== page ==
Wanting it bad enough is not enough, I get that now. Being smart, talented, pure of heart, and true of character, none of that seems to mean squat either (not that I have any of that stuff, I’m just saying). It seems to me that luck and persistence play an equal hand in success. But still we’re all waiting for the big break, the talent spotter that just happens to be in the car next to us while we belt out Wrecking Ball at a stop light, who takes us away from waiting tables and bidding time in the unremarkable for the big time, whatever that may be. I think people want success because they think it’s synonymous with a worry-free life. This leads me to wonder how all us big dreamers define success.
I’m still at that post college lull, where I don’t get the security of a clearly defined path. I don’t have a career and I didn’t chose the most marketable degree. Plus I’m still one of those idiots who thinks their life is destined to have some greater purpose or meaning. If I really was to examine it, I’d say that I want to write professionally because writing is the only thing I’ve ever been any good at and I enjoy it. I feel happy and complete when I write in a way that no job has so far been able to satisfy me. But now I’m starting to wonder where I draw the line of success with writing. If I write something and I’m pleased with it, is that enough? If I write something and I’m pleased with it and my friends read it and enjoy it, is that enough? If I write something and I’m pleased with it and ten strangers read it, is that enough? If I write something and I’m pleased with it and 10,000 strangers read it, is that enough? … ad nauseum. Basically, when do I begin to be a success?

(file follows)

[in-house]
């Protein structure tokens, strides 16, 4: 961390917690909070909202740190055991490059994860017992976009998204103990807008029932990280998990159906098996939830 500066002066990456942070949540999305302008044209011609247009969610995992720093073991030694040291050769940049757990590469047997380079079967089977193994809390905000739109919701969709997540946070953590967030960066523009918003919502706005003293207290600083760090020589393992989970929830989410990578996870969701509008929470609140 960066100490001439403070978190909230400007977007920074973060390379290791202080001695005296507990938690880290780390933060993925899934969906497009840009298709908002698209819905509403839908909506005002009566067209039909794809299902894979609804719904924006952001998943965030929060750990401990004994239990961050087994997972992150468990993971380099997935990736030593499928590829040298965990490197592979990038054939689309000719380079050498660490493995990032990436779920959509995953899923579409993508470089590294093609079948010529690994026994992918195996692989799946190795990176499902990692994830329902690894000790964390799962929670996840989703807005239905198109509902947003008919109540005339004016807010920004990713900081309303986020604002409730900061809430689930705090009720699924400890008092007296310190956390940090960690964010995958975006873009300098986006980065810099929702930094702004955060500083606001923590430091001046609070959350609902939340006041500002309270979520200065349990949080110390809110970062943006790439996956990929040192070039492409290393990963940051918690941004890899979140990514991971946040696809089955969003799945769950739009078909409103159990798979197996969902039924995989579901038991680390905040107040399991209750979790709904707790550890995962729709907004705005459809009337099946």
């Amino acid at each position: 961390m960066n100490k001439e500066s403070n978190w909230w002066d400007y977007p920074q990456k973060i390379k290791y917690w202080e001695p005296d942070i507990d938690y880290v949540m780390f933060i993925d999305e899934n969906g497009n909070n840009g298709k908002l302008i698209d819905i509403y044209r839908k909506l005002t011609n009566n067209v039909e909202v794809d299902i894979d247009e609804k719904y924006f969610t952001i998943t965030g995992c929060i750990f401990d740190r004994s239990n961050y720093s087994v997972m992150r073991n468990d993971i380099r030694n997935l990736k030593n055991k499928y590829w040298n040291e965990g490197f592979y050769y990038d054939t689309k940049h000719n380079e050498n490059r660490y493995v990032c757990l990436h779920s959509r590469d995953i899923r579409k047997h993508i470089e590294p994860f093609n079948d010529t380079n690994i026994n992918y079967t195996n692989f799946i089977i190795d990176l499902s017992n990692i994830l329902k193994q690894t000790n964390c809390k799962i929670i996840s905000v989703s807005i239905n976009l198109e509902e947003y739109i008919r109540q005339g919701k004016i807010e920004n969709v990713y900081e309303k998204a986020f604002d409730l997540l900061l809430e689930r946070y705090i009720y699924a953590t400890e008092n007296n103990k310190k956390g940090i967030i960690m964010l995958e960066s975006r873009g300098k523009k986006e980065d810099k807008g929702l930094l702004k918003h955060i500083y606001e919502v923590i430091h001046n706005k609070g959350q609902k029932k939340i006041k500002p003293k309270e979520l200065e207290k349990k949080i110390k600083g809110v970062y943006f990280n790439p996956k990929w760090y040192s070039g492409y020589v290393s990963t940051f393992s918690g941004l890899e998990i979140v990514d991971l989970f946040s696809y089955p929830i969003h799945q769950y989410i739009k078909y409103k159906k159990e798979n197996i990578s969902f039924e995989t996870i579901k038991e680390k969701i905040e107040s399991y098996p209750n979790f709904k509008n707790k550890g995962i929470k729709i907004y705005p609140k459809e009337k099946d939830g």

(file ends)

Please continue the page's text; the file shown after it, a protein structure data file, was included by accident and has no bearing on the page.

I want other people to love me so that I can be happy. People I don’t know, people I don’t want to know, I want more love than I know what to do with, so then maybe I can be satisfied. And I want money so I never have to worry about bills again and I want to the people who love me to provide that money for me. I want this stuff because it’s not my fault I’m not happy, it’s yours, and oh yeah, I want it right now. Skip the rejection letters and effort to convince anyone to give my work a chance. I want it, I want it badly, and I believe in myself so why isn’t it right here right now right in front of my?
I don’t know anything about other millennials, but I’d like to think this is an affliction I share. I know that all my slightly arty friends probably put a good deal more effort it to their art then I do, but I also know that all of us have gazed wistfully into the distance and thought with a sigh, “If only I were rich/famous”. I just want the life that was promised me. I’ve dreamed big, so why is no one knocking down my door begging to read my manuscript.